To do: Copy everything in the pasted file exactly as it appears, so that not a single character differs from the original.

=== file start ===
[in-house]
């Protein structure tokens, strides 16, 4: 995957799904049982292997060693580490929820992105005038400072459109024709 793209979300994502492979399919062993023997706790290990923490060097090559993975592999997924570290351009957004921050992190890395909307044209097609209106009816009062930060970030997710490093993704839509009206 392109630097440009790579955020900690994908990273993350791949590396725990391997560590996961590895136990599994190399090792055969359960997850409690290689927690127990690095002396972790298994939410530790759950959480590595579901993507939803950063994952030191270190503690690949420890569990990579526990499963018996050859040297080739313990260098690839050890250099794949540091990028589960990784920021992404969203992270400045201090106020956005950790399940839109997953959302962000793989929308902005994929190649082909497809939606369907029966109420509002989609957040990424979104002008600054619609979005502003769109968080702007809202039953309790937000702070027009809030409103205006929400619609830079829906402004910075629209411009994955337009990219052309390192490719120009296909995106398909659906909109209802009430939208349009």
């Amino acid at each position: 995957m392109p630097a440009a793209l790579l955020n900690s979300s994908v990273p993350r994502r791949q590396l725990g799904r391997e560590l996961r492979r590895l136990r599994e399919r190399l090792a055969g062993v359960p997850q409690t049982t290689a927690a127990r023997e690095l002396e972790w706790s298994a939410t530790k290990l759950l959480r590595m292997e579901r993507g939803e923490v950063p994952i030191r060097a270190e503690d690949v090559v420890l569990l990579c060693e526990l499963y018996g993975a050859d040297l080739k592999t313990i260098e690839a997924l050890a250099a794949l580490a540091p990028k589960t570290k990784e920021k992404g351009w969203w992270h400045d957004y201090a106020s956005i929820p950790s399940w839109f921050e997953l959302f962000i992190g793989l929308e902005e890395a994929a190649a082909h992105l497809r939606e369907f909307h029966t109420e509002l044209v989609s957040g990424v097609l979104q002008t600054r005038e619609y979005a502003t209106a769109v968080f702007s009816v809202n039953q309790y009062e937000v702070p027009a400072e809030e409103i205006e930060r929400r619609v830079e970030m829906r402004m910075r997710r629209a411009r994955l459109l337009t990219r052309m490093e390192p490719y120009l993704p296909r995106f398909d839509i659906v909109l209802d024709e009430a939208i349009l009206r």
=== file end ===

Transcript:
[in-house]
């Protein structure tokens, strides 16, 4: 995957799904049982292997060693580490929820992105005038400072459109024709 793209979300994502492979399919062993023997706790290990923490060097090559993975592999997924570290351009957004921050992190890395909307044209097609209106009816009062930060970030997710490093993704839509009206 392109630097440009790579955020900690994908990273993350791949590396725990391997560590996961590895136990599994190399090792055969359960997850409690290689927690127990690095002396972790298994939410530790759950959480590595579901993507939803950063994952030191270190503690690949420890569990990579526990499963018996050859040297080739313990260098690839050890250099794949540091990028589960990784920021992404969203992270400045201090106020956005950790399940839109997953959302962000793989929308902005994929190649082909497809939606369907029966109420509002989609957040990424979104002008600054619609979005502003769109968080702007809202039953309790937000702070027009809030409103205006929400619609830079829906402004910075629209411009994955337009990219052309390192490719120009296909995106398909659906909109209802009430939208349009």
């Amino acid at each position: 995957m392109p630097a440009a793209l790579l955020n900690s979300s994908v990273p993350r994502r791949q590396l725990g799904r391997e560590l996961r492979r590895l136990r599994e399919r190399l090792a055969g062993v359960p997850q409690t049982t290689a927690a127990r023997e690095l002396e972790w706790s298994a939410t530790k290990l759950l959480r590595m292997e579901r993507g939803e923490v950063p994952i030191r060097a270190e503690d690949v090559v420890l569990l990579c060693e526990l499963y018996g993975a050859d040297l080739k592999t313990i260098e690839a997924l050890a250099a794949l580490a540091p990028k589960t570290k990784e920021k992404g351009w969203w992270h400045d957004y201090a106020s956005i929820p950790s399940w839109f921050e997953l959302f962000i992190g793989l929308e902005e890395a994929a190649a082909h992105l497809r939606e369907f909307h029966t109420e509002l044209v989609s957040g990424v097609l979104q002008t600054r005038e619609y979005a502003t209106a769109v968080f702007s009816v809202n039953q309790y009062e937000v702070p027009a400072e809030e409103i205006e930060r929400r619609v830079e970030m829906r402004m910075r997710r629209a411009r994955l459109l337009t990219r052309m490093e390192p490719y120009l993704p296909r995106f398909d839509i659906v909109l209802d024709e009430a939208i349009l009206r």